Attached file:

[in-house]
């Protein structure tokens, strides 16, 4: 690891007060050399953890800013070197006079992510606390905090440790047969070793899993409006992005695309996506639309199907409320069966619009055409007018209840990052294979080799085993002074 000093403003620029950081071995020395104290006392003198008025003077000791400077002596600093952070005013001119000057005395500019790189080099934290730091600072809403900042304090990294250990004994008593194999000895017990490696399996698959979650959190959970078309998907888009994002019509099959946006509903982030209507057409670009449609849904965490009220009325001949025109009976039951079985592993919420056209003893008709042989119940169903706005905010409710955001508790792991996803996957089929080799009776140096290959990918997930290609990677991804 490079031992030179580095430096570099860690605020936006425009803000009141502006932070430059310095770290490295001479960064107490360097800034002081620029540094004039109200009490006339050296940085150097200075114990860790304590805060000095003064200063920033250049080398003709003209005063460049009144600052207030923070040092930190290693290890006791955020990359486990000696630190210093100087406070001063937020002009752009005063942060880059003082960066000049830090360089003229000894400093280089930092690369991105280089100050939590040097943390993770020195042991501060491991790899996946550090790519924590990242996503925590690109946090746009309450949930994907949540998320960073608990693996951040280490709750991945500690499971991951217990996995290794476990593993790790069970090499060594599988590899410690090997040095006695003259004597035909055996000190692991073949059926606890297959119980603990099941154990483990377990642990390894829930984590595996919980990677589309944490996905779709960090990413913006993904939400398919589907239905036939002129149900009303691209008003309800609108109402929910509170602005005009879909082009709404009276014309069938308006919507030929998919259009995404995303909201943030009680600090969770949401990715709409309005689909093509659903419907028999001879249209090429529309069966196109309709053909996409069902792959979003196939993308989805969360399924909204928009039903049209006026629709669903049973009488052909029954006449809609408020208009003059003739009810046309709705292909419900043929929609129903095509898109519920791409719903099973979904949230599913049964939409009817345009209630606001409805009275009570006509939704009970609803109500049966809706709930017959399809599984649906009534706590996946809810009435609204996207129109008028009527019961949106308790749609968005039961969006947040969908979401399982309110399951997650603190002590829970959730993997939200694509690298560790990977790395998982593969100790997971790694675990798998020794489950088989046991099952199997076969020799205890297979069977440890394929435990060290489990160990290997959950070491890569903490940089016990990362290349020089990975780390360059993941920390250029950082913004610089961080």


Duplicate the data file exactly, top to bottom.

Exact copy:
[in-house]
């Protein structure tokens, strides 16, 4: 690891007060050399953890800013070197006079992510606390905090440790047969070793899993409006992005695309996506639309199907409320069966619009055409007018209840990052294979080799085993002074 000093403003620029950081071995020395104290006392003198008025003077000791400077002596600093952070005013001119000057005395500019790189080099934290730091600072809403900042304090990294250990004994008593194999000895017990490696399996698959979650959190959970078309998907888009994002019509099959946006509903982030209507057409670009449609849904965490009220009325001949025109009976039951079985592993919420056209003893008709042989119940169903706005905010409710955001508790792991996803996957089929080799009776140096290959990918997930290609990677991804 490079031992030179580095430096570099860690605020936006425009803000009141502006932070430059310095770290490295001479960064107490360097800034002081620029540094004039109200009490006339050296940085150097200075114990860790304590805060000095003064200063920033250049080398003709003209005063460049009144600052207030923070040092930190290693290890006791955020990359486990000696630190210093100087406070001063937020002009752009005063942060880059003082960066000049830090360089003229000894400093280089930092690369991105280089100050939590040097943390993770020195042991501060491991790899996946550090790519924590990242996503925590690109946090746009309450949930994907949540998320960073608990693996951040280490709750991945500690499971991951217990996995290794476990593993790790069970090499060594599988590899410690090997040095006695003259004597035909055996000190692991073949059926606890297959119980603990099941154990483990377990642990390894829930984590595996919980990677589309944490996905779709960090990413913006993904939400398919589907239905036939002129149900009303691209008003309800609108109402929910509170602005005009879909082009709404009276014309069938308006919507030929998919259009995404995303909201943030009680600090969770949401990715709409309005689909093509659903419907028999001879249209090429529309069966196109309709053909996409069902792959979003196939993308989805969360399924909204928009039903049209006026629709669903049973009488052909029954006449809609408020208009003059003739009810046309709705292909419900043929929609129903095509898109519920791409719903099973979904949230599913049964939409009817345009209630606001409805009275009570006509939704009970609803109500049966809706709930017959399809599984649906009534706590996946809810009435609204996207129109008028009527019961949106308790749609968005039961969006947040969908979401399982309110399951997650603190002590829970959730993997939200694509690298560790990977790395998982593969100790997971790694675990798998020794489950088989046991099952199997076969020799205890297979069977440890394929435990060290489990160990290997959950070491890569903490940089016990990362290349020089990975780390360059993941920390250029950082913004610089961080």